# 13: Lagrangian Mechanics

Sometimes it is not all that easy to find the equations of motion and there is an alternative approach known as **lagrangian mechanics** which enables us to find the equations of motion when the newtonian method is proving difficult. In lagrangian mechanics we start, as usual, by drawing a large, clear diagram of the system, using a ruler and a compass. But, rather than drawing the forces and accelerations with red and green arrows, we draw the *velocity* vectors (including angular velocities) with blue arrows, and, from these we write down the *kinetic energy* of the system. If the forces are *conservative* forces (gravity, springs and stretched strings), we write down also the *potential energy*. That done, the next step is to write down the *lagrangian equations of motion *for each coordinate. These equations involve the kinetic and potential energies, and are a little bit more involved than \(F=ma\), though they do arrive at the same results.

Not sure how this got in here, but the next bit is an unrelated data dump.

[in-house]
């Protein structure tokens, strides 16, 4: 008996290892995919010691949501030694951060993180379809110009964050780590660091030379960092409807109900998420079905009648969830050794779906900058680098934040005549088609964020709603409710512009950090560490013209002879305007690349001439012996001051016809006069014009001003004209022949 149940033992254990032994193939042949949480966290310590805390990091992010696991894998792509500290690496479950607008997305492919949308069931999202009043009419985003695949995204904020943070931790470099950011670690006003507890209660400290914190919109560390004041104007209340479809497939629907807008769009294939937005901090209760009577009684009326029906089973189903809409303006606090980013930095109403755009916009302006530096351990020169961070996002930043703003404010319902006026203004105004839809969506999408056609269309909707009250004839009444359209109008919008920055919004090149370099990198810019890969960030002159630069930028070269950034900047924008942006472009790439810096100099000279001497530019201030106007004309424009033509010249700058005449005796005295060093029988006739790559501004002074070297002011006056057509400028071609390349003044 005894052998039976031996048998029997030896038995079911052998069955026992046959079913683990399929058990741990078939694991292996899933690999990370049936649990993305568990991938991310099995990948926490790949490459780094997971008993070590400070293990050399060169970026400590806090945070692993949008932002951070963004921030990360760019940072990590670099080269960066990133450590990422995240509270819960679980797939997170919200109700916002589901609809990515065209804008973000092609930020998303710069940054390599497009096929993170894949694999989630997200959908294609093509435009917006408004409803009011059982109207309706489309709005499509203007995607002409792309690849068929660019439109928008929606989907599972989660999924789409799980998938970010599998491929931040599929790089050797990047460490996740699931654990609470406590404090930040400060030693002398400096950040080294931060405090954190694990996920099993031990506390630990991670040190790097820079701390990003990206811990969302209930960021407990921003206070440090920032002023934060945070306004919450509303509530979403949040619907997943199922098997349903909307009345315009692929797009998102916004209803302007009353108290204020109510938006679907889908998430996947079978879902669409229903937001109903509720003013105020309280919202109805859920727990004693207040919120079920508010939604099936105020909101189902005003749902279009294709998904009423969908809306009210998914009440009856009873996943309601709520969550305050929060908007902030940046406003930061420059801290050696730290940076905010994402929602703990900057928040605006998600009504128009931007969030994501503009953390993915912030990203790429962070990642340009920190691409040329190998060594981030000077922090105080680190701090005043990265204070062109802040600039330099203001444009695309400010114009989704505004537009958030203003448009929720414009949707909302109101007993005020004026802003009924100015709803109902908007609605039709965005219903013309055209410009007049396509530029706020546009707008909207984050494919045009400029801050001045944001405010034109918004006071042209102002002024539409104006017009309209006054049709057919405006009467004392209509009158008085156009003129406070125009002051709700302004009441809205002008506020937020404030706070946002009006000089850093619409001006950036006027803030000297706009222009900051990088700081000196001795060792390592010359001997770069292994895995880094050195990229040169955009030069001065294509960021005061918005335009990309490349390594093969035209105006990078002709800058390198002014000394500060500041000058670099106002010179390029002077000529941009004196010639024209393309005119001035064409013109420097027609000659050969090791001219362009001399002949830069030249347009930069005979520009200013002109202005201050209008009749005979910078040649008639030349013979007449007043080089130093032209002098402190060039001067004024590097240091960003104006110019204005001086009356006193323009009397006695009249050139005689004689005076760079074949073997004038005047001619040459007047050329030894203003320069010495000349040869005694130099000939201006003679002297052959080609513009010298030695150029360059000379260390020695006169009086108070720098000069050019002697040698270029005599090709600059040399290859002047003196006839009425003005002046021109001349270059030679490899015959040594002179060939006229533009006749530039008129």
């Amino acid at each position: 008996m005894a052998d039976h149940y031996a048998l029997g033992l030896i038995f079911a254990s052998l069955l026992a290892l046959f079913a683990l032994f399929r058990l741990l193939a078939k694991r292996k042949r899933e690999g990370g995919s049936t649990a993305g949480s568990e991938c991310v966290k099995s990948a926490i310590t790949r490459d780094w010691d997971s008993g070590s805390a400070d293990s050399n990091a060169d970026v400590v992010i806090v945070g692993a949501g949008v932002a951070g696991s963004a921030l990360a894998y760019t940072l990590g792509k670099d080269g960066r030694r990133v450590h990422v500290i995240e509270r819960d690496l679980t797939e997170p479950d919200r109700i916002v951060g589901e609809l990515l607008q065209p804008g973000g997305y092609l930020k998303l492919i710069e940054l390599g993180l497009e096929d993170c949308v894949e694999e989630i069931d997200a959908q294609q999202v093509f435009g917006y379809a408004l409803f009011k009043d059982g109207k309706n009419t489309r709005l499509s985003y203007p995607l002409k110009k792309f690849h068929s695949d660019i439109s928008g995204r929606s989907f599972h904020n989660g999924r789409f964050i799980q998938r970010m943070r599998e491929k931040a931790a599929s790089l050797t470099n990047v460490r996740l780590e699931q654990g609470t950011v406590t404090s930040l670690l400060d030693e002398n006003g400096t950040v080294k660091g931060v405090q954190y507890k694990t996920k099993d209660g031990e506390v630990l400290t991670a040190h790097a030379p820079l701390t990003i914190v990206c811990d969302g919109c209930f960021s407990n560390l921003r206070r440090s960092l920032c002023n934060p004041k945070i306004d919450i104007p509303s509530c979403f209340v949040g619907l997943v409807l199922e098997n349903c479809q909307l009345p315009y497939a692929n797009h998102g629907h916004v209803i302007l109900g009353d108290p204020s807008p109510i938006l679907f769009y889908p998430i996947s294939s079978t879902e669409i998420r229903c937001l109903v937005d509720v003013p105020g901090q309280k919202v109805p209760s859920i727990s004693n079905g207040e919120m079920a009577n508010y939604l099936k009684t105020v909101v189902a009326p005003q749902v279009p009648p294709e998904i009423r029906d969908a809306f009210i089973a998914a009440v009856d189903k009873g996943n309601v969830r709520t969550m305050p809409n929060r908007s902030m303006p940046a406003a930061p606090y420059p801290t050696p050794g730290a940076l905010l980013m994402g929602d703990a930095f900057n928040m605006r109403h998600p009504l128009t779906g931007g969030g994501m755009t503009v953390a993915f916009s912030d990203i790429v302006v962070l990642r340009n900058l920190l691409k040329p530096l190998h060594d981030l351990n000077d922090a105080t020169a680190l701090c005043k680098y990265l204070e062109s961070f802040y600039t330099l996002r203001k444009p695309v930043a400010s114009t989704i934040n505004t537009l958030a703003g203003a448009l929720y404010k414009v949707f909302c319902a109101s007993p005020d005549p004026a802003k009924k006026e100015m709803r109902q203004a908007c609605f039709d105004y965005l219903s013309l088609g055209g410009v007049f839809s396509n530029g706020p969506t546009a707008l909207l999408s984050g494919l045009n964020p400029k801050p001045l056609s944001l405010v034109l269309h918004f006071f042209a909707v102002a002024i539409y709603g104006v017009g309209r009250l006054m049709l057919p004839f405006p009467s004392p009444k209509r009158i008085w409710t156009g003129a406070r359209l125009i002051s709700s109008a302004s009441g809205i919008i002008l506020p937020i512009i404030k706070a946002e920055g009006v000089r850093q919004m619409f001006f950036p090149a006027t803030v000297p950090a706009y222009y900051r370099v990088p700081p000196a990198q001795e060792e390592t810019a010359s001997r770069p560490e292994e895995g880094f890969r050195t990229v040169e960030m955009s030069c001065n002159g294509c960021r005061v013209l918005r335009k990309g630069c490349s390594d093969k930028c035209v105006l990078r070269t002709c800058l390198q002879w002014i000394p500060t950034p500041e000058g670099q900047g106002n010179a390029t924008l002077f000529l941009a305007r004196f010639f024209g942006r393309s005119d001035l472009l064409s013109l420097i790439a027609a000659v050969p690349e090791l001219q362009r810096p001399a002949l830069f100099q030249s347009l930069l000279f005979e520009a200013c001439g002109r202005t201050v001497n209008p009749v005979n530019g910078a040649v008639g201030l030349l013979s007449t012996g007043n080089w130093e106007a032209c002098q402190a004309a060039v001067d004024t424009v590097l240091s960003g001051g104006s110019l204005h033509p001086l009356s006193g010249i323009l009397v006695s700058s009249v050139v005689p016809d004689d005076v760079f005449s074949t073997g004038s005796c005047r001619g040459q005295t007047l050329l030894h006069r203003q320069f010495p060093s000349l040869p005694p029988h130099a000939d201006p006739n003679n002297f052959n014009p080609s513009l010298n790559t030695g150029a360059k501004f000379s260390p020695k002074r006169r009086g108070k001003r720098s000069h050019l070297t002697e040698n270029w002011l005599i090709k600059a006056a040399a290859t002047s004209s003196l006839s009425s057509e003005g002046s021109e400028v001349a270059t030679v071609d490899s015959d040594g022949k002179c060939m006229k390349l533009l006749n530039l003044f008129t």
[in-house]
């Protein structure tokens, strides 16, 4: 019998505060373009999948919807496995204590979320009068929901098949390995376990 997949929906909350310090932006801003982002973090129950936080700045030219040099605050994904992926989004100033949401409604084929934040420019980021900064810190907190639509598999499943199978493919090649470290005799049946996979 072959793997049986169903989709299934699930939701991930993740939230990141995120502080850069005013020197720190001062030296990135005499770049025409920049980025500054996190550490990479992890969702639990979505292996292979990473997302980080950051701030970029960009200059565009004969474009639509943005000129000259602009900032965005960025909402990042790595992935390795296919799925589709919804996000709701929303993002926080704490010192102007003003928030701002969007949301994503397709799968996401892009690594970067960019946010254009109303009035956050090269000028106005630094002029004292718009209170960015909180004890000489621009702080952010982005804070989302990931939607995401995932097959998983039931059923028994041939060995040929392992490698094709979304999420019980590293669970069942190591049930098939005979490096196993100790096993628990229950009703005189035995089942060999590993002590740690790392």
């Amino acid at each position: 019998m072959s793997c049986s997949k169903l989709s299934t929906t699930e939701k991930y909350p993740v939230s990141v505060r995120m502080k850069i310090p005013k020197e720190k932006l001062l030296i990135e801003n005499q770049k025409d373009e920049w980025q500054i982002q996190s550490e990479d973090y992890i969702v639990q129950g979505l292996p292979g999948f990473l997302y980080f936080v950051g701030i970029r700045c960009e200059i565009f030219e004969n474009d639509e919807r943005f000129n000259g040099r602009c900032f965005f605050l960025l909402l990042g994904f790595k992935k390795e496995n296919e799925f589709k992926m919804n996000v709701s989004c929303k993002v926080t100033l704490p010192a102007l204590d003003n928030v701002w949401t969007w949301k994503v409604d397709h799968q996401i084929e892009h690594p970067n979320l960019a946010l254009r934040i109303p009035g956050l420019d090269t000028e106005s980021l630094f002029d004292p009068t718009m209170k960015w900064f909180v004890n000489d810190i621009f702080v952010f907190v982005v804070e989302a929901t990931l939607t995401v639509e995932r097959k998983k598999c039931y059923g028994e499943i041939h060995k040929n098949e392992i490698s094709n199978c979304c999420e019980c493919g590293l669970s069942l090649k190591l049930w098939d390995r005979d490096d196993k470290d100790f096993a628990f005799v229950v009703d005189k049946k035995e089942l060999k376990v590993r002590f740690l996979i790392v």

*Thumbnail: Simple pendulum. Since the rod is rigid, the position of the bob is constrained according to the equation f(x,y)=0, the constraint force is C, and the one degree of freedom can be described by one generalized coordinate (here the angle theta). Image used with permission (Public Domain; * ).